Man lives in run-down hotel that was one of the finest in the country on his own

Man lives in run-down hotel that was one of the finest in the country on his own

Meet Tom, who lives in a run-down grand hotel that used to be one of the most exceptional in the country. 

Even better, he resides there all on his own. 

The 30-year-old moved into the Grosvenor Hotel when he decided to try pushing at a key card door and it opened.

The hotel is 150 years old and hasn’t been used for nearly two decades. Inside is a reflection of this neglect with rotting furniture filling the rooms and graffiti covering the walls. 

Tom now lives in the building, which was built in 1875, and has started making some home improvements. 

Every night he climbs the grand staircase to use one of the various rooms – all of which he has started tidying up and making habitable.

From the hotel he has incredible views across Bristol. However, there are some issues – including non-existent ceilings and dodgy floors. 

To make it more homely, Tom has created a living room with a sofa, a table and a few chairs and has cleared some of the junk off the floor. 

Meanwhile, he is also painting some walls. 

‘You can tell this place used to be the real crème de la crème,’ Tom notes. 

‘Some of the wood, the dark mahogany wood, the wallpaper, the ornateness around the high ceilings, the detailed work.

‘There is so much heritage here. The people who have come through this place are amazing.

‘This is a wonderful building, there’s loads to it that I really enjoy. And to have a safe space inside.’

Tom believes the hotel could be used to home Ukrainians fleeing the war, saying ‘maybe this hotel could be an answer to some short-term problems’.

Tom grew up in Hertfordshire and has lived in Bristol for six weeks. Sadly, he struggled to find any official support after leaving rehab.

‘I had found a key card down an alleyway and it just happened that when I used it on the swipe, the door was already open,’ he explains. 

‘I thought it was to do with the key card but it really wasn’t. I’m gradually, slowly tidying up each room one at a time.’

The building is currently part of a planning row and Tom could be the last ever resident of the Grosvenor Hotel.

The long running saga of the ‘eyesore’ near Temple Meads rail station reached its latest chapter this week.

A report updating Bristol City Council plans to use a Compulsory Purchase Order (CPO) to acquire the former hotel in order to redevelop the land on which it is located.

A ‘decision pathway’ submitted to cabinet includes plans for a Joint Development & Land Agreement (JDLA) for the development of the Temple Square site (including another former hotel, the George & Railway) and the purchase of Station Approach, as well as the proposed acquisition of land at Temple Square including the former Grosvenor Hotel.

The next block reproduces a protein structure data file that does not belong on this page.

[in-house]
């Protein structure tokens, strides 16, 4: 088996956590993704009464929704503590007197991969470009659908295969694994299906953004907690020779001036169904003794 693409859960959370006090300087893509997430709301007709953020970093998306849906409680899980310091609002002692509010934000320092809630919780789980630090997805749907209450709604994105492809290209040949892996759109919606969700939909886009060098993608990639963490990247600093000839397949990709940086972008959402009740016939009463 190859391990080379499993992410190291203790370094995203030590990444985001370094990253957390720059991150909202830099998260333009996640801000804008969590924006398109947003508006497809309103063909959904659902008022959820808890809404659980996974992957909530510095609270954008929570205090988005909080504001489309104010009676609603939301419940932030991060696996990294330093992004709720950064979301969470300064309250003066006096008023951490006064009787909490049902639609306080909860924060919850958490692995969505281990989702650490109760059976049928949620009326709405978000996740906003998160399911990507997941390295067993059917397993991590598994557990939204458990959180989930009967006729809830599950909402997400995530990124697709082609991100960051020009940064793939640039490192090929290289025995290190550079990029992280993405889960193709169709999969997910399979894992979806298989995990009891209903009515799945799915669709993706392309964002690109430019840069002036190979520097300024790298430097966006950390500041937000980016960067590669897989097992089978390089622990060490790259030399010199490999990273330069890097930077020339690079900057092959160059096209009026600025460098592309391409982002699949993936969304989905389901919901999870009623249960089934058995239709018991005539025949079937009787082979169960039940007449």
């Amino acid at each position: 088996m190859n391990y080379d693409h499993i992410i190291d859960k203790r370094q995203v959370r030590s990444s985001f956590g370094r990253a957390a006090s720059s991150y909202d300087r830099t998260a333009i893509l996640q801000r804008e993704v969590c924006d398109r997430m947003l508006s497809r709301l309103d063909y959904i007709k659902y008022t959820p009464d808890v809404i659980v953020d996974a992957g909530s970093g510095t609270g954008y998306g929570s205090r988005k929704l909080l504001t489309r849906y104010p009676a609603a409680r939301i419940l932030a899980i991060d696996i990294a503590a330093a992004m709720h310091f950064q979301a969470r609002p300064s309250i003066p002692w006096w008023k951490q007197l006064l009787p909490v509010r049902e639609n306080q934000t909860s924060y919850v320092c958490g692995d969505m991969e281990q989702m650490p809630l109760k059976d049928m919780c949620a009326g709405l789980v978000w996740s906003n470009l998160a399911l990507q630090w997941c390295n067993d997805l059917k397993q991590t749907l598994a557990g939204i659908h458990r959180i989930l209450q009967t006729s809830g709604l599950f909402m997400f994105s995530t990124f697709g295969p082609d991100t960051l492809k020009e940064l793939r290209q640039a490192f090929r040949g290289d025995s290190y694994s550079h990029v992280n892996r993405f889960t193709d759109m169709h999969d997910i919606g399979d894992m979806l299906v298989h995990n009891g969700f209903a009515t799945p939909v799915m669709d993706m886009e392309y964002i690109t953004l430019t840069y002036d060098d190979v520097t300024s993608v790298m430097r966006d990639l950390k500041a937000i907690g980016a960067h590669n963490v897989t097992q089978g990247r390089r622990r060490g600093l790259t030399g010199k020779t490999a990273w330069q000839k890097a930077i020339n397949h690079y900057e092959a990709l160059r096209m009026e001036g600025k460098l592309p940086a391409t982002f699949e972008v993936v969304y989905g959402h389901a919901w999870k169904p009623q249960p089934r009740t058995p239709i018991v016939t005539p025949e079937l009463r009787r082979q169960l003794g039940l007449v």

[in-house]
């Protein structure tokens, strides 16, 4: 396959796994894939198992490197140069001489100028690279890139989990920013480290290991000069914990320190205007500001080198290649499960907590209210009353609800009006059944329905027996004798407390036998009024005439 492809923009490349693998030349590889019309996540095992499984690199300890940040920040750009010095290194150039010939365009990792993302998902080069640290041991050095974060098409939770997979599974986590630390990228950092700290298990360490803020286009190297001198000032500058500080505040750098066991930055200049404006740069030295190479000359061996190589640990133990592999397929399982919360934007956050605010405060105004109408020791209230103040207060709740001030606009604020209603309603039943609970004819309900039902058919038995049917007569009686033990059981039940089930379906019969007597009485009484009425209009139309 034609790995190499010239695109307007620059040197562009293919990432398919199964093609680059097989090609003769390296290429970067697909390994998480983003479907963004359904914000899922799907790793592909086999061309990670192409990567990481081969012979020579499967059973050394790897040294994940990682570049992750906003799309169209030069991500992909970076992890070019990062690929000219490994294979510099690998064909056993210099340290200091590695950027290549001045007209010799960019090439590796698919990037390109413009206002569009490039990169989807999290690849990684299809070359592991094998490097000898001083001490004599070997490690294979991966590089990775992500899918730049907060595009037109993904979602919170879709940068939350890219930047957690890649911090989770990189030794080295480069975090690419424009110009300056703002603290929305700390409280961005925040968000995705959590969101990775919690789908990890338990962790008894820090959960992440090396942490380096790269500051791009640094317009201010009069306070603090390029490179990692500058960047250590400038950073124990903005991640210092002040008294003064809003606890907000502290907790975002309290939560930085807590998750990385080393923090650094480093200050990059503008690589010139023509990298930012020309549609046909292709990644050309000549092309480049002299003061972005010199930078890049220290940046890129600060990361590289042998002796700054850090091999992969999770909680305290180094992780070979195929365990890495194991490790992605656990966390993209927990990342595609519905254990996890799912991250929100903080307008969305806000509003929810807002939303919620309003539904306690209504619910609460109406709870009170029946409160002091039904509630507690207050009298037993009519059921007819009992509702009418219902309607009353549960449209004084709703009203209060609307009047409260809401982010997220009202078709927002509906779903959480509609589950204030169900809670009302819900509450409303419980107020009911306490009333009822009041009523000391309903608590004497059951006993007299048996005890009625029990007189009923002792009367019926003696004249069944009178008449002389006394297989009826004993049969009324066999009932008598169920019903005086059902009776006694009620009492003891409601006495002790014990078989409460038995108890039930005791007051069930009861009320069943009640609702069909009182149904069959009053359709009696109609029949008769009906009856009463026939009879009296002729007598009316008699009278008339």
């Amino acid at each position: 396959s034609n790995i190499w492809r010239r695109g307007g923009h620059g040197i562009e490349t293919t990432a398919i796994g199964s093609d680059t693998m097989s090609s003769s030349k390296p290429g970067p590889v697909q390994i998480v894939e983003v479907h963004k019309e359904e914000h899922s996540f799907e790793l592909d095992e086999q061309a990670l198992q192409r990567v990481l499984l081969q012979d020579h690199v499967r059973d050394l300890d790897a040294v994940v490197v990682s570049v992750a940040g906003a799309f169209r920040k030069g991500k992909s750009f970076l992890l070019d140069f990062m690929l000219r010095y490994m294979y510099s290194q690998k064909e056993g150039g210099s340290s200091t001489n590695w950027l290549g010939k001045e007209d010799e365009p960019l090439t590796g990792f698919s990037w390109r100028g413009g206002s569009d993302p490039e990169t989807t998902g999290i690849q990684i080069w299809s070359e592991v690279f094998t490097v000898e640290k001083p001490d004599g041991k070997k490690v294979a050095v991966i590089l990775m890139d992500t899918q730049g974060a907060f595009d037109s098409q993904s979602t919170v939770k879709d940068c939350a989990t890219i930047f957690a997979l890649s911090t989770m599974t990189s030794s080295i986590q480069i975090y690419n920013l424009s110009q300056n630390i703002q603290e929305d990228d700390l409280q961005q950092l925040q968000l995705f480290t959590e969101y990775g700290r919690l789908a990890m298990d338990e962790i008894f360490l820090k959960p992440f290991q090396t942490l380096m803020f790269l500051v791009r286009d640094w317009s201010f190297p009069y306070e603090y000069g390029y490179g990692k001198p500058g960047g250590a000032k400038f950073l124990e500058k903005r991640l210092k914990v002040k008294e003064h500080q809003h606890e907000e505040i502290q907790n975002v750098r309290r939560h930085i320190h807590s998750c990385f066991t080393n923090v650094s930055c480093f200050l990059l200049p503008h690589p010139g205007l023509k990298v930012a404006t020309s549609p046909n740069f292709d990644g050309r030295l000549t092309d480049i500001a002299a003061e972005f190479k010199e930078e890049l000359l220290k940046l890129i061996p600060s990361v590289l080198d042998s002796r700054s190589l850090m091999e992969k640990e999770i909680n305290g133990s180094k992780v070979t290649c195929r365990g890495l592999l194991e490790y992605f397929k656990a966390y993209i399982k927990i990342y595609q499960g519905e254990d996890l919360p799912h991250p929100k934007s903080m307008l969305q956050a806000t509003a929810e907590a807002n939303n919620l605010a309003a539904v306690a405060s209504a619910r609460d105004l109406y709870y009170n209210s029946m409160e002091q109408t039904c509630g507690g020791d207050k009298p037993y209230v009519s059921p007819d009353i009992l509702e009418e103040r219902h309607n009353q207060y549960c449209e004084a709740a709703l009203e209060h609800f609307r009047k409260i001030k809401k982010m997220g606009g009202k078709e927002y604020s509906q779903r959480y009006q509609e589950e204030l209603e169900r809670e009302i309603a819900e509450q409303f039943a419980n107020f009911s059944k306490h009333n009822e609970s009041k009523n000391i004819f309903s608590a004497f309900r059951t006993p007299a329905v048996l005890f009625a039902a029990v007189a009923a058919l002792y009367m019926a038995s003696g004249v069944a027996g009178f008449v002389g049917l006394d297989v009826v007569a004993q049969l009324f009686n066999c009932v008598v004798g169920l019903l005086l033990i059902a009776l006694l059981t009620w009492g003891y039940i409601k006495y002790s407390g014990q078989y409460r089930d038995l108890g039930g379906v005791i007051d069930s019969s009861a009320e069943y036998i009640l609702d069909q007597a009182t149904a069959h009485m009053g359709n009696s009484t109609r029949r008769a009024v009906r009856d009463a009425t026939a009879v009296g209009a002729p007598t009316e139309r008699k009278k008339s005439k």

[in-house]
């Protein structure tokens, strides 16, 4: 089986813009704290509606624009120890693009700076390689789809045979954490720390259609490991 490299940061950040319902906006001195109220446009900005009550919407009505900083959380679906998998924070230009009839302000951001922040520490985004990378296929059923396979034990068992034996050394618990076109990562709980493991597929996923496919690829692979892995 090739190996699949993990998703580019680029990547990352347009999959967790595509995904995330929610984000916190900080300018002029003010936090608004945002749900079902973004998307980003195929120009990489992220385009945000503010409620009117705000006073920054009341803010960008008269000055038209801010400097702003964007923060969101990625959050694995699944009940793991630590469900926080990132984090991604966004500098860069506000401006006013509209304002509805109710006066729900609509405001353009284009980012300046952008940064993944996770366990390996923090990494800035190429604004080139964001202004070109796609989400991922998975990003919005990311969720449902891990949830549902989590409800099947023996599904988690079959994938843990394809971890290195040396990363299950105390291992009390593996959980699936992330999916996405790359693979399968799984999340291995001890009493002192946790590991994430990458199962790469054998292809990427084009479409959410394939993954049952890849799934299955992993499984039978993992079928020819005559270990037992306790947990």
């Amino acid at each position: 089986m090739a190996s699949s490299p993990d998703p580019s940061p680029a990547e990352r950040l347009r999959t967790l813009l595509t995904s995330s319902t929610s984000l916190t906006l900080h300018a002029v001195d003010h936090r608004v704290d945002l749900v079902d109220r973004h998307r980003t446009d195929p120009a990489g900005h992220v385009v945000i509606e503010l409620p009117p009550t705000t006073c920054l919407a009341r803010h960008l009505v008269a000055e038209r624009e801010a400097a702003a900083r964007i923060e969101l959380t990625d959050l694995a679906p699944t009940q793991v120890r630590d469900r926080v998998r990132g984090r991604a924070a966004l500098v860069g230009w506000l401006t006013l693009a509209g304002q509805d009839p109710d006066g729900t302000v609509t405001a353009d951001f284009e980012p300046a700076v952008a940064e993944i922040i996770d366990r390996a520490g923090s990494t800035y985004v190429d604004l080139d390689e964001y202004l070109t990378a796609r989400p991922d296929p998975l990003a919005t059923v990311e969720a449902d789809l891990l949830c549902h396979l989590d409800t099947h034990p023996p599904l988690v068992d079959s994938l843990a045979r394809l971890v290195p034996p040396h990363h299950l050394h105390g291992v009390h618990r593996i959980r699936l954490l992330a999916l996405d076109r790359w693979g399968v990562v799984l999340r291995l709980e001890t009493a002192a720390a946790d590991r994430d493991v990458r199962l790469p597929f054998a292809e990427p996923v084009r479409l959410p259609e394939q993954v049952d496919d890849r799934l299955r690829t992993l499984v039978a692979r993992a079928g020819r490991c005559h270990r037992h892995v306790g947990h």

The proposed CPO of the Grosvenor is part of a scheme expected to cost between £16.67m and £19.67m promised to deliver ‘significant city benefits… as an outcome of the long term economic growth driven by the George and Railway project alongside the wider regeneration achieved through a joint development and land agreement’.

A decision on the future of the land and the buildings which sit on it will be taken by Bristol’s cabinet.

Bristol City Council senior development surveyor, Jan Reichel, said in her report: ‘The development will have the potential to achieve high sustainability outcomes, based on design proposals and the excellent accessibility of the developments at the heart of the Temple Quarter and near to Temple Meads Station.’

However, Tom urges others to understand that the Grosvenor Hotel is not just a name on a report, it is now his home. 

‘I often think about the transition between the people on the outside of the building going about their day to day, trying to race for something,’ he says. 

‘I’m sat here with infinite time, trying to collect myself in my own bits of meditation, but at the same time feeling like I can keep myself busy as there’s a lot to do.’

The council want to buy land at Temple Square including the former Grosvenor Hotel ‘to support the wider redevelopment and regeneration of the Temple Quarter area.’

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